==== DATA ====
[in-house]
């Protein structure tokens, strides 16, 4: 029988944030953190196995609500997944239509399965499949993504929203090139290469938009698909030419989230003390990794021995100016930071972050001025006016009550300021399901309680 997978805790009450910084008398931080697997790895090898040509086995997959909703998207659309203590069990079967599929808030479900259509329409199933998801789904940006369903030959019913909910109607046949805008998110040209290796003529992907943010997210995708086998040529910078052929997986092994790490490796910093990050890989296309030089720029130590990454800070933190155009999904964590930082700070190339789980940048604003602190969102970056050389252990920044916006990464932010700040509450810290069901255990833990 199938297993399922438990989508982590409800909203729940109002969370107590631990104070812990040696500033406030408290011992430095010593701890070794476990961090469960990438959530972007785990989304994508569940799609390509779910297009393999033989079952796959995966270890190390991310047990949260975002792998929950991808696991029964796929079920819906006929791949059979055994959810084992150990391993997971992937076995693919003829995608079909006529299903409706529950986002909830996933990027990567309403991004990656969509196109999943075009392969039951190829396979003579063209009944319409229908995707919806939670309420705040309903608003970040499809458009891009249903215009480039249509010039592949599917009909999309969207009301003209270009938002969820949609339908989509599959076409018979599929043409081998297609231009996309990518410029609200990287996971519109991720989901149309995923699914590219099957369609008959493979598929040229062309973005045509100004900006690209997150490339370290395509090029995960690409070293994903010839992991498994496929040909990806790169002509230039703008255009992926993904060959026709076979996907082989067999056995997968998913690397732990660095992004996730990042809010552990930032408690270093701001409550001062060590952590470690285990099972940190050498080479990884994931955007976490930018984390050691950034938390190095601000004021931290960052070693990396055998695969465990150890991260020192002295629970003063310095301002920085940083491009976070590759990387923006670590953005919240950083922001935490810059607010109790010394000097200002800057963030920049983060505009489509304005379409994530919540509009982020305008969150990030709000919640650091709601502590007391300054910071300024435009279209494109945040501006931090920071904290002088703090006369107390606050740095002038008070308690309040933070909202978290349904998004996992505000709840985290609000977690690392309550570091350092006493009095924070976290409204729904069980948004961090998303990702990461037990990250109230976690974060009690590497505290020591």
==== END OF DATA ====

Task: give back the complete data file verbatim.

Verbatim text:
[in-house]
């Protein structure tokens, strides 16, 4: 029988944030953190196995609500997944239509399965499949993504929203090139290469938009698909030419989230003390990794021995100016930071972050001025006016009550300021399901309680 997978805790009450910084008398931080697997790895090898040509086995997959909703998207659309203590069990079967599929808030479900259509329409199933998801789904940006369903030959019913909910109607046949805008998110040209290796003529992907943010997210995708086998040529910078052929997986092994790490490796910093990050890989296309030089720029130590990454800070933190155009999904964590930082700070190339789980940048604003602190969102970056050389252990920044916006990464932010700040509450810290069901255990833990 199938297993399922438990989508982590409800909203729940109002969370107590631990104070812990040696500033406030408290011992430095010593701890070794476990961090469960990438959530972007785990989304994508569940799609390509779910297009393999033989079952796959995966270890190390991310047990949260975002792998929950991808696991029964796929079920819906006929791949059979055994959810084992150990391993997971992937076995693919003829995608079909006529299903409706529950986002909830996933990027990567309403991004990656969509196109999943075009392969039951190829396979003579063209009944319409229908995707919806939670309420705040309903608003970040499809458009891009249903215009480039249509010039592949599917009909999309969207009301003209270009938002969820949609339908989509599959076409018979599929043409081998297609231009996309990518410029609200990287996971519109991720989901149309995923699914590219099957369609008959493979598929040229062309973005045509100004900006690209997150490339370290395509090029995960690409070293994903010839992991498994496929040909990806790169002509230039703008255009992926993904060959026709076979996907082989067999056995997968998913690397732990660095992004996730990042809010552990930032408690270093701001409550001062060590952590470690285990099972940190050498080479990884994931955007976490930018984390050691950034938390190095601000004021931290960052070693990396055998695969465990150890991260020192002295629970003063310095301002920085940083491009976070590759990387923006670590953005919240950083922001935490810059607010109790010394000097200002800057963030920049983060505009489509304005379409994530919540509009982020305008969150990030709000919640650091709601502590007391300054910071300024435009279209494109945040501006931090920071904290002088703090006369107390606050740095002038008070308690309040933070909202978290349904998004996992505000709840985290609000977690690392309550570091350092006493009095924070976290409204729904069980948004961090998303990702990461037990990250109230976690974060009690590497505290020591």